Skip: Brian works hard to ensure that the narrative dialogue seems plausible and always works within the context of the part of the story we are telling. But, actually, his most important creative contribution is his unique ability to come up with and frame a fresh artistic vision that he then more than matches with fantastic art. His art helps engage the reader and thus drive a deeper and more compelling interest in the story.
Anomaly The Rubicon and the original Anomaly are presented horizontally, something we’ve seen from both Frank Miller (300, Holy Terror) and Victor Santos (Polar: Came From The Cold, Polar: Eye For An Eye, and Polar: No Mercy For Sister Maria). But those are rare cases. Why did you make this decision with the first Anomaly, and why continue it with Anomaly The Rubicon?
Brian: We wanted to go big or go home with Anomaly…make an impact. And going landscape format was one of those things. And for a comic artist that doesn’t usually get the opportunity to work landscape, it was a blast.
Anomaly The Rubicon is in that format as well simply because it would be a bit strange to change up the format at this point. That and we just liked it.
Another interesting thing is that readers can use a free app to interact with some of the images in Anomaly The Rubicon. In doing this, what kinds of things will be see or even be able to do?
Brian: Lots of process stuff, where you can drag icons around a page and interactively see the layouts for the page, then the black and whites, and finally color. We have a sketchbook in the back of the book, though unlike other books that include sketches, when looked at through the app you can see the sketch actually being drawn before your eyes. We also have face swapping tech so you or your friends can become characters from the book. And the book will be getting bimonthly AR updates to the app.
There’s also, oddly, a pinball game you can access through the app. But what’s the connection between Anomaly The Rubicon and pinball?
Brian: We figured a pinball game is probably in that bar the AR is on. Plus, pinball is cool.
Along with the regular edition of Anomaly The Rubicon there’s also a special edition. What’s included in that?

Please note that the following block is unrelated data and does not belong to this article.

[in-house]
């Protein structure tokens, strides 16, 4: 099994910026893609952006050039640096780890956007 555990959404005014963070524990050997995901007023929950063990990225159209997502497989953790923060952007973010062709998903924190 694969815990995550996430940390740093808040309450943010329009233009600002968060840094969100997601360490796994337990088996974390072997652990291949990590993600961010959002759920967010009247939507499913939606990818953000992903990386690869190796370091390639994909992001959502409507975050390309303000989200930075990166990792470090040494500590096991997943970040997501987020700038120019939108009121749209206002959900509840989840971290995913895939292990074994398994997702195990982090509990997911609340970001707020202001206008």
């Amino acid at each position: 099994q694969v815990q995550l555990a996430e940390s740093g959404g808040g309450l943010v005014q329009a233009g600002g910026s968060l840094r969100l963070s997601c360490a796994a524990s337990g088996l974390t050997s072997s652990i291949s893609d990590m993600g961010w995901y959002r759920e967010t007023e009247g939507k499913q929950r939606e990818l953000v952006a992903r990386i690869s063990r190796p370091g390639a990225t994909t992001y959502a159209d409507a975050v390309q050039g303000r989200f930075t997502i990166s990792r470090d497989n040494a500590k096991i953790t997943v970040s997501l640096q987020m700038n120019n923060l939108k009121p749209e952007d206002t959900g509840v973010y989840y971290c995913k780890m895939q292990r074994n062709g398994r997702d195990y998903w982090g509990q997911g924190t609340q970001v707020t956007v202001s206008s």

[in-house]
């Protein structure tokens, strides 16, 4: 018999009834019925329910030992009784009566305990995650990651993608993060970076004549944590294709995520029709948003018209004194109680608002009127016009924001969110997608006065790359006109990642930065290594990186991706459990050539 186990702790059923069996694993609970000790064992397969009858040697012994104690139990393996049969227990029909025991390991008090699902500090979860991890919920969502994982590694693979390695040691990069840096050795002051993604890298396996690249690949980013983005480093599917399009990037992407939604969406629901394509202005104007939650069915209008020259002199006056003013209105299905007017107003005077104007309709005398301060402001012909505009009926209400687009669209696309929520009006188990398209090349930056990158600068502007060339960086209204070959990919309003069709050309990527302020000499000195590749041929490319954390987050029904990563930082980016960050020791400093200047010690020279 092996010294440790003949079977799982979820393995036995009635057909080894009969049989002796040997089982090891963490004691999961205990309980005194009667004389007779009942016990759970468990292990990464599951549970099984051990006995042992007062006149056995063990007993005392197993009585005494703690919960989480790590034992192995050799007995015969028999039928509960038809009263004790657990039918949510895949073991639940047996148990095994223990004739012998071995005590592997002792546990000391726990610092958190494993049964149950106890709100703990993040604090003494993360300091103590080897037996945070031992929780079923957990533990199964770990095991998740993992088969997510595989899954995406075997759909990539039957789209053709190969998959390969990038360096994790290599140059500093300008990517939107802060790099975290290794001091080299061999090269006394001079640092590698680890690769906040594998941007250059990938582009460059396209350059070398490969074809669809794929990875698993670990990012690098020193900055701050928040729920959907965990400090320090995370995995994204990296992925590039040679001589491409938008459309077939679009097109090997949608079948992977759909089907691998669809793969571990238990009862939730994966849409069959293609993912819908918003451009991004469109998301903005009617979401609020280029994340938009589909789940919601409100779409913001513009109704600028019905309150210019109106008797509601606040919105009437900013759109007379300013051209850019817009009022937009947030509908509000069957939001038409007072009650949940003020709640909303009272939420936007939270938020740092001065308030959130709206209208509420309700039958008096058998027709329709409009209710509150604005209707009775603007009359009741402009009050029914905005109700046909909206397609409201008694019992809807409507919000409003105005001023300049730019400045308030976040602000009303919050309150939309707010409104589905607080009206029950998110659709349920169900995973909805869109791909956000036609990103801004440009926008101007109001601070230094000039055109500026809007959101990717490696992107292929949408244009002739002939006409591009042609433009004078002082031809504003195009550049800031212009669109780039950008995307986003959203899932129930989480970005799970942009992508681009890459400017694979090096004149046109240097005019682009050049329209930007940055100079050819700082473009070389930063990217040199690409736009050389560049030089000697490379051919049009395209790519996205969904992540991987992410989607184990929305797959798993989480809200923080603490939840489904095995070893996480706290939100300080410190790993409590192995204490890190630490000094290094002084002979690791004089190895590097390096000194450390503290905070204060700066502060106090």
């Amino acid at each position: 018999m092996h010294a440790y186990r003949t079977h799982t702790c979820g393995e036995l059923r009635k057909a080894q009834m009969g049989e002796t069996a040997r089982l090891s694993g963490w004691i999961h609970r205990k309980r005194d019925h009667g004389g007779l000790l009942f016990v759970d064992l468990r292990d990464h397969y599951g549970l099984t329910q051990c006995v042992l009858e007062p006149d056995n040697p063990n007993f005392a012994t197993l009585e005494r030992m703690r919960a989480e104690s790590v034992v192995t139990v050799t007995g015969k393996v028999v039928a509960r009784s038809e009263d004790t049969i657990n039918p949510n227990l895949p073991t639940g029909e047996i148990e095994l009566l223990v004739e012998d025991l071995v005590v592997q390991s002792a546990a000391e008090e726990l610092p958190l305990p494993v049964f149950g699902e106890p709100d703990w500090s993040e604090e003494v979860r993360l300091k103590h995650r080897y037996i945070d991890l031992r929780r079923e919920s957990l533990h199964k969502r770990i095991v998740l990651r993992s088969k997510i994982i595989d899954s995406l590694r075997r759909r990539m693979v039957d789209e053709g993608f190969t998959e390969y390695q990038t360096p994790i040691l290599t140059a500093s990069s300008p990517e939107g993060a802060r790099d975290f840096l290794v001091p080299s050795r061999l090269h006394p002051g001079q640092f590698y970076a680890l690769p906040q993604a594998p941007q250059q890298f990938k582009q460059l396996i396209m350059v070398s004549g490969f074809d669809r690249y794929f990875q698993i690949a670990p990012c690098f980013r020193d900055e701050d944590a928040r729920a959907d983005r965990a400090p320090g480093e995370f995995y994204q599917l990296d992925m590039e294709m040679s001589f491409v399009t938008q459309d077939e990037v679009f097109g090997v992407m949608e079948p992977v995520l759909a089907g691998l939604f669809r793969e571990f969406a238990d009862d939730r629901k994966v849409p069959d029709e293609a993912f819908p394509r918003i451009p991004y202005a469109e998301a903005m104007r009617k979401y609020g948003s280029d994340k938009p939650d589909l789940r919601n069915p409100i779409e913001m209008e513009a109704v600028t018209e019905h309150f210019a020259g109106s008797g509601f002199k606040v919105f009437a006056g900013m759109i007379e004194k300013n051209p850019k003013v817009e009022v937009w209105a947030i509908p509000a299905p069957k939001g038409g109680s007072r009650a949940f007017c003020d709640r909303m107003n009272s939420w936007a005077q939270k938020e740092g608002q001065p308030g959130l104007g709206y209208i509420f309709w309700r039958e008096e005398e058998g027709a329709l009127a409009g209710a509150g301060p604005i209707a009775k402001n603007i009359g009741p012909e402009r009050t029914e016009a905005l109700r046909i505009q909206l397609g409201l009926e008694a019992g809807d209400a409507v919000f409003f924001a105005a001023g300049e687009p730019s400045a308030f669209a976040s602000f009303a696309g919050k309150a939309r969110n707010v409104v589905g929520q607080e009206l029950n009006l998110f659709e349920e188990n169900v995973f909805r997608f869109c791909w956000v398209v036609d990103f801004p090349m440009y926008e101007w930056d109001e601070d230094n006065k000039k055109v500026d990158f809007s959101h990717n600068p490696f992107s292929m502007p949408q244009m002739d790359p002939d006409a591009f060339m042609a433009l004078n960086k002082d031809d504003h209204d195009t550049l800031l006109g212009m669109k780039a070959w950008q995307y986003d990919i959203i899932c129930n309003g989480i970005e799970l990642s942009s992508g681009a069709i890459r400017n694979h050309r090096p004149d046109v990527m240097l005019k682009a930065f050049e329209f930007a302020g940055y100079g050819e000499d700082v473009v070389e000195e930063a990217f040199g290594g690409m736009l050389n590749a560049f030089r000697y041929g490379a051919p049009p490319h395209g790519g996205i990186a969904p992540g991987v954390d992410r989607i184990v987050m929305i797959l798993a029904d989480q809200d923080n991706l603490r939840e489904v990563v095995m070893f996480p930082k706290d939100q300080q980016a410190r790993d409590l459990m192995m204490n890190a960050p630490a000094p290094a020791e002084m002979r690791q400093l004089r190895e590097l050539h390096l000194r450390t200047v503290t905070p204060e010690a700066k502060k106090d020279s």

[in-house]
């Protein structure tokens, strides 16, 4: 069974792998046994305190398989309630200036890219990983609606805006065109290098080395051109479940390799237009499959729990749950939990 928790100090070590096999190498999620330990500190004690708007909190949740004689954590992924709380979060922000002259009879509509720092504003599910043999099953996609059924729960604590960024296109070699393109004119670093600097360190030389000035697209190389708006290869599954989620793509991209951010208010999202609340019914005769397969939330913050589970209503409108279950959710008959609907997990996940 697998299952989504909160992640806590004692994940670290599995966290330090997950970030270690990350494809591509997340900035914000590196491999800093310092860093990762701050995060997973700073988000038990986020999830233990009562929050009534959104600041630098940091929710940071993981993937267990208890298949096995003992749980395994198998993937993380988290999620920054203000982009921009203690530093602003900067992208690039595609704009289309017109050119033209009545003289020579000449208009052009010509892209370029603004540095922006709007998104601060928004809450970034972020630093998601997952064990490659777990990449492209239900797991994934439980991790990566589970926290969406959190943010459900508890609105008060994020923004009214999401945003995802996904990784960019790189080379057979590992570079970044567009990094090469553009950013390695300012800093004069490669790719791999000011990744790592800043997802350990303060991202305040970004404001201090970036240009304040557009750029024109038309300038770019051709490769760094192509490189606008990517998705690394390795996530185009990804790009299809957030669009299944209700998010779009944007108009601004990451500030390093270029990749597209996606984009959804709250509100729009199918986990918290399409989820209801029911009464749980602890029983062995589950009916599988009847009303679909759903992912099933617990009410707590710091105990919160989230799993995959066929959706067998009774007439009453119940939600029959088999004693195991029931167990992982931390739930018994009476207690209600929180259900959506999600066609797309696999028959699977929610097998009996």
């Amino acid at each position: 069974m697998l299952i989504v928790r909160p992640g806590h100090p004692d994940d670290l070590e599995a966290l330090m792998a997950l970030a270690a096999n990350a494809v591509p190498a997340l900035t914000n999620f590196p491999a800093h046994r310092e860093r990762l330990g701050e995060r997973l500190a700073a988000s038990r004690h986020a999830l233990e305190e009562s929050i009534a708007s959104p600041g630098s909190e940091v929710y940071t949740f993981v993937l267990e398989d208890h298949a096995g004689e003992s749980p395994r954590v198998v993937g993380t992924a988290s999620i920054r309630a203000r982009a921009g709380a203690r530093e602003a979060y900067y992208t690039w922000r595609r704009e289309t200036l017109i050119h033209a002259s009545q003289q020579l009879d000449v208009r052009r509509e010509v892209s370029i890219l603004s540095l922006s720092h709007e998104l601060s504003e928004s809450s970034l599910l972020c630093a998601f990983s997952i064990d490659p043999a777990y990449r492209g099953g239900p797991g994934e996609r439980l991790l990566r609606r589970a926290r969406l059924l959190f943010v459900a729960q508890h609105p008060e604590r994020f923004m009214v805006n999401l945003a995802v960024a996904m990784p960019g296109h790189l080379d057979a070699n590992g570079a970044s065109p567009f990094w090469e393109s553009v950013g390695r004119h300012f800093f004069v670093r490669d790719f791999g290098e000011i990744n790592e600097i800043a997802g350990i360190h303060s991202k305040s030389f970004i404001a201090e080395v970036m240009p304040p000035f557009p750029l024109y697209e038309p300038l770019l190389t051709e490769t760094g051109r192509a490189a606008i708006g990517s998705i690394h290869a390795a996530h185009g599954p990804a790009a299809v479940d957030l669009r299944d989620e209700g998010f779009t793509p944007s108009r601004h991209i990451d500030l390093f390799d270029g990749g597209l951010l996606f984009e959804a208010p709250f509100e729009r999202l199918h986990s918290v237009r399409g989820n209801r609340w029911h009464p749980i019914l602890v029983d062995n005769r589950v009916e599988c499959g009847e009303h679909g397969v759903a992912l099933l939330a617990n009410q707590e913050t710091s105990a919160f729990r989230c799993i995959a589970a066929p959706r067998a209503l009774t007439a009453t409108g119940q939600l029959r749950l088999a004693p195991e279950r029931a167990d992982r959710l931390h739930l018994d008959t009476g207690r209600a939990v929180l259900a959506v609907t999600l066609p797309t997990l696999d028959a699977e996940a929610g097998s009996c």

Brian: It comes in an exclusive box, has a different cover, comes with fifteen collector’s prints of the books main characters, and it’s limited to 500 copies.
As you said earlier, Anomaly The Rubicon the second book of three. What are your plans for this series going forward?
Brian: We’re planning more…with lots of surprises for our crew and the universe. But I don’t want to give anything away.
Fair enough. We talked earlier about the influence that movies and Popeye cartoons had on the story and the art. But has there been any interest in adapting Anomaly The Rubicon or the first book into a movie, show, or game?
Brian: It was originally fast-tracked for feature, but then the studio we were with went bust. Right now it’s in Japan for an anime series. In working on the feature version, there were so many compromises to make the story fit in a two-hour format. An anime series will allow us to explore a bunch of stuff and have time for character development.
So who would you like to see cast in the lead roles?
Brian: I always liked the idea of Chris Hemsworth [from the Thor movies] for Jon, and Emily Blunt [Edge Of Tomorrow] for Sam. Though we actually had some great voice actors on our Anomaly app that I think would do a great job as well.
Finally, if someone’s read Anomaly and Anomaly The Rubicon, what sci-fi graphic novel would you suggest they check out and why that one?
Brian: Black Science from Image. Kind of a modern take on The Fantastic Four, bizarre and compelling sci-fi.